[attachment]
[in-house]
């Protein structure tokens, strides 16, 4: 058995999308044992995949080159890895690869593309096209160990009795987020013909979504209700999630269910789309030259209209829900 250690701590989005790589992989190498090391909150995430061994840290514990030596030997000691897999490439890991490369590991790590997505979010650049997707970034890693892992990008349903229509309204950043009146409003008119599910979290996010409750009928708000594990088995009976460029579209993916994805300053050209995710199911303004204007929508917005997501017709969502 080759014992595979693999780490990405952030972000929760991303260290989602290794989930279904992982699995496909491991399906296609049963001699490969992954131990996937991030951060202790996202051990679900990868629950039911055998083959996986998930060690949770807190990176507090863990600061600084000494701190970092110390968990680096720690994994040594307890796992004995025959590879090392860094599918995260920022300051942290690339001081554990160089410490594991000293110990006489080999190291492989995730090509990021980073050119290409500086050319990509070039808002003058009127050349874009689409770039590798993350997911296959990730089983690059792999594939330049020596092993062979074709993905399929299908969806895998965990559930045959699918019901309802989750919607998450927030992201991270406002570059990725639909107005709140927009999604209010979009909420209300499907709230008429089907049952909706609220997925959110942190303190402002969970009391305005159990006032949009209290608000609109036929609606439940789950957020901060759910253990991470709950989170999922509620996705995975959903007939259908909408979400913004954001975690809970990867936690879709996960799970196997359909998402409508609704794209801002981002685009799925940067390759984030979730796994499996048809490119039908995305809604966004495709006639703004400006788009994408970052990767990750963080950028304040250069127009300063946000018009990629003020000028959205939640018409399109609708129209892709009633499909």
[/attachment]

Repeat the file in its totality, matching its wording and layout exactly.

[in-house]
């Protein structure tokens, strides 16, 4: 058995999308044992995949080159890895690869593309096209160990009795987020013909979504209700999630269910789309030259209209829900 250690701590989005790589992989190498090391909150995430061994840290514990030596030997000691897999490439890991490369590991790590997505979010650049997707970034890693892992990008349903229509309204950043009146409003008119599910979290996010409750009928708000594990088995009976460029579209993916994805300053050209995710199911303004204007929508917005997501017709969502 080759014992595979693999780490990405952030972000929760991303260290989602290794989930279904992982699995496909491991399906296609049963001699490969992954131990996937991030951060202790996202051990679900990868629950039911055998083959996986998930060690949770807190990176507090863990600061600084000494701190970092110390968990680096720690994994040594307890796992004995025959590879090392860094599918995260920022300051942290690339001081554990160089410490594991000293110990006489080999190291492989995730090509990021980073050119290409500086050319990509070039808002003058009127050349874009689409770039590798993350997911296959990730089983690059792999594939330049020596092993062979074709993905399929299908969806895998965990559930045959699918019901309802989750919607998450927030992201991270406002570059990725639909107005709140927009999604209010979009909420209300499907709230008429089907049952909706609220997925959110942190303190402002969970009391305005159990006032949009209290608000609109036929609606439940789950957020901060759910253990991470709950989170999922509620996705995975959903007939259908909408979400913004954001975690809970990867936690879709996960799970196997359909998402409508609704794209801002981002685009799925940067390759984030979730796994499996048809490119039908995305809604966004495709006639703004400006788009994408970052990767990750963080950028304040250069127009300063946000018009990629003020000028959205939640018409399109609708129209892709009633499909």